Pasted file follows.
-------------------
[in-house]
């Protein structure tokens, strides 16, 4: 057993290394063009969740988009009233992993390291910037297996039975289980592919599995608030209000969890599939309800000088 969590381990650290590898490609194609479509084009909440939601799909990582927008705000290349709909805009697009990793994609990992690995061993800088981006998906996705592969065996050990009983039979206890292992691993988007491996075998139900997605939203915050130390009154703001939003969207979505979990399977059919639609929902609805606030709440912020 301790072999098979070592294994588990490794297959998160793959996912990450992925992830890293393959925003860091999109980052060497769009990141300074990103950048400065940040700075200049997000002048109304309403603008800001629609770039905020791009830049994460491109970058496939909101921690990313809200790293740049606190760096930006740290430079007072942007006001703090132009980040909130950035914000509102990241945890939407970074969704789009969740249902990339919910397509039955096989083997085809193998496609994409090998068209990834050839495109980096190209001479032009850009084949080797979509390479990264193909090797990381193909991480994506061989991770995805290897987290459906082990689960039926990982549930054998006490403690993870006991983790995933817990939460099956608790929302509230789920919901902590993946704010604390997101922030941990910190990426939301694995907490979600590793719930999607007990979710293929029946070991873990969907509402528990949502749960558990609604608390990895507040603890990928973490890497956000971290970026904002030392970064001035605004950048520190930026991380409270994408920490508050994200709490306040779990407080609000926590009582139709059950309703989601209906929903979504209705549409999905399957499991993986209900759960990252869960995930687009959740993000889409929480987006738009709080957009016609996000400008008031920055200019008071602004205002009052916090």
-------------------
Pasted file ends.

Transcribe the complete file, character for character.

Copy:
[in-house]
């Protein structure tokens, strides 16, 4: 057993290394063009969740988009009233992993390291910037297996039975289980592919599995608030209000969890599939309800000088 969590381990650290590898490609194609479509084009909440939601799909990582927008705000290349709909805009697009990793994609990992690995061993800088981006998906996705592969065996050990009983039979206890292992691993988007491996075998139900997605939203915050130390009154703001939003969207979505979990399977059919639609929902609805606030709440912020 301790072999098979070592294994588990490794297959998160793959996912990450992925992830890293393959925003860091999109980052060497769009990141300074990103950048400065940040700075200049997000002048109304309403603008800001629609770039905020791009830049994460491109970058496939909101921690990313809200790293740049606190760096930006740290430079007072942007006001703090132009980040909130950035914000509102990241945890939407970074969704789009969740249902990339919910397509039955096989083997085809193998496609994409090998068209990834050839495109980096190209001479032009850009084949080797979509390479990264193909090797990381193909991480994506061989991770995805290897987290459906082990689960039926990982549930054998006490403690993870006991983790995933817990939460099956608790929302509230789920919901902590993946704010604390997101922030941990910190990426939301694995907490979600590793719930999607007990979710293929029946070991873990969907509402528990949502749960558990609604608390990895507040603890990928973490890497956000971290970026904002030392970064001035605004950048520190930026991380409270994408920490508050994200709490306040779990407080609000926590009582139709059950309703989601209906929903979504209705549409999905399957499991993986209900759960990252869960995930687009959740993000889409929480987006738009709080957009016609996000400008008031920055200019008071602004205002009052916090």